Hicks: You are also critical of two of the major models that are currently dominant in business ethics discussion: the stakeholder model and what’s sometimes called the stockholder model. And you use Milton Friedman as the major representative of the stockholder model. You’re critical of the idea that business should be defined in terms of a social responsibility to produce profit. What is wrong with that definition or account in your judgment?
Kline: The majority of my business colleagues know the purpose is to make a profit. Well, stop. If one is on the financial services industry where the good or service one provides is actually an optimization of money accounts, whether it through hedge funds, mutual funds, monetary instruments, or derivatives, then that’s true. But that doesn’t mean that it applies to everything. I mean, people get involved in family businesses because they like the business. People start second careers in different businesses just because they’ve always wanted to operate a tiny theater in a small town. I am thinking of Berkeley, West Virginia. There is a small theater that people opened up because they just always wanted to do that. Profit is important; without a profit you go out of business. As I said before, money is a method of making your decision procedures. And profit also allows you to get what you want out of life, so it’s very important. I am not saying it’s not, but I don’t think it’s the purpose of business to gauge how well you’re doing business.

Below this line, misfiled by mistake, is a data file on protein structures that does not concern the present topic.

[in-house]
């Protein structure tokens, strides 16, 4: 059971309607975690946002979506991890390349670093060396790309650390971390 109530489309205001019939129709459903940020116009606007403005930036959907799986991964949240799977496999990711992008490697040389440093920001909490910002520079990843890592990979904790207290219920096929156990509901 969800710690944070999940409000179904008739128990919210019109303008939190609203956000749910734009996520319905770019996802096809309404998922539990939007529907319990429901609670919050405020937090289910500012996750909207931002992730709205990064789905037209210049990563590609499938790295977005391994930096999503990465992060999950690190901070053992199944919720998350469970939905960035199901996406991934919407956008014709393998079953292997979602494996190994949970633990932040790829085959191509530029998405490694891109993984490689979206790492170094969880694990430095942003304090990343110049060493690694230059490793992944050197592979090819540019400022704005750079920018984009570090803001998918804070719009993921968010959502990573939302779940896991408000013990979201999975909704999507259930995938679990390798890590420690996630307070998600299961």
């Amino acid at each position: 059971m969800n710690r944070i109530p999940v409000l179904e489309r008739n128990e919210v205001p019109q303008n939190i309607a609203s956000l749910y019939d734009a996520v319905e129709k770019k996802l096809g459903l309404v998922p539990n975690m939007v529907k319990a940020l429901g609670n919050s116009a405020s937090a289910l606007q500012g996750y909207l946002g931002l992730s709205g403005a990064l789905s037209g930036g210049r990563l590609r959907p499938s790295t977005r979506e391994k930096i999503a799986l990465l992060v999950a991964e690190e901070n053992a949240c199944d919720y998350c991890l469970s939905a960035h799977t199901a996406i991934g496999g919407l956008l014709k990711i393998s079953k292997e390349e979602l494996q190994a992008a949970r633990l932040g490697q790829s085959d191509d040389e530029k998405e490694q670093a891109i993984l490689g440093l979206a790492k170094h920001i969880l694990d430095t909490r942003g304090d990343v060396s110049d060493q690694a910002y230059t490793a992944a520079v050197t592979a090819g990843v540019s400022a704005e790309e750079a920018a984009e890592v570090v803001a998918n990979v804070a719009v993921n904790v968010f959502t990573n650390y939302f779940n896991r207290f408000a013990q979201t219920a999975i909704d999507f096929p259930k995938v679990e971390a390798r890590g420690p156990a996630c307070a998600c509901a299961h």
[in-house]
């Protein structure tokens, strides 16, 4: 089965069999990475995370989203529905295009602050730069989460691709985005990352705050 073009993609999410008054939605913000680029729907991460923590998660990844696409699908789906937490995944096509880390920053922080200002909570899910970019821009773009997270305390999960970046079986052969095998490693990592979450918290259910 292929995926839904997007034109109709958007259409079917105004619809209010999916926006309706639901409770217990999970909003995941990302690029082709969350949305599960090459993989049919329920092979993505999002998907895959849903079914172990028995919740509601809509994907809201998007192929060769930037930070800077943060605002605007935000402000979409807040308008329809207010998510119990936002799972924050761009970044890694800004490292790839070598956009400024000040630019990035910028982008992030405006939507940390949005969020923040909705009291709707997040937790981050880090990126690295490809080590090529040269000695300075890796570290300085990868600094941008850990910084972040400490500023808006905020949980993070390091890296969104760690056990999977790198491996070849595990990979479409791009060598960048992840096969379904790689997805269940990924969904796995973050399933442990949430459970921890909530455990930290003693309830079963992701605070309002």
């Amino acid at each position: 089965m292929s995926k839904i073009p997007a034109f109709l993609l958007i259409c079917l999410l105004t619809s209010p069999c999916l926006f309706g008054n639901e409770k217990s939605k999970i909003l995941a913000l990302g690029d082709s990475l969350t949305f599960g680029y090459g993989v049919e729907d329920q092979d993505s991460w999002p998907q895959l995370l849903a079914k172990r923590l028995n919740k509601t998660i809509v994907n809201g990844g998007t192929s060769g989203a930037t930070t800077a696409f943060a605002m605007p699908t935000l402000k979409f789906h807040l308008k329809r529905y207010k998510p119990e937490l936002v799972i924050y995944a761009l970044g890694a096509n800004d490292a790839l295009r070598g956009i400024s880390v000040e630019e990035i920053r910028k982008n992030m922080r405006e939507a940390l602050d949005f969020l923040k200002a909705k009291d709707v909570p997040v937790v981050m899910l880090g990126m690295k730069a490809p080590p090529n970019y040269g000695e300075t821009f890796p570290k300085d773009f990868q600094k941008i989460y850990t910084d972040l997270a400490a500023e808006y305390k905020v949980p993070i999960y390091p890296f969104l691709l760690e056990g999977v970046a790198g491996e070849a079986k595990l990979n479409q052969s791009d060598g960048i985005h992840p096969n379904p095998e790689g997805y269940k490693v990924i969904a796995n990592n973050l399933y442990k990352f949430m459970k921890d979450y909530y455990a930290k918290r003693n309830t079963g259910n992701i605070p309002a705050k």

Hicks: Would you put that in the context of a corporation, say, where there’s a division of labor between management and the stockholders? Is there any role for saying that the managers have a fiduciary responsibility to maximize profit for the stockholders? Or is that merely a limited case of business closer to the hedge fund people, for example, you mentioned earlier?
Kline: There is a tendency in business ethics to over corporatize everything so that if you want to talk business ethics we have to talk about either Enron or GM. And, if you look at the business sensitive data, at least half of all businesses are smaller than, I think, five-hundred people, with sizable chunks even in the lower registers. So, the reason I don’t like talking about, you know, fiduciary responsibilities of managers to stockholders isn’t because it isn’t important. It’s because everybody is talking about it, and what I want to talk about is this practice called business. And whether you’re a corporation, a privately-held company, a professional, or whether you’re operating out of your garage or some multi-billion-dollar complex, this is something that has importance to you.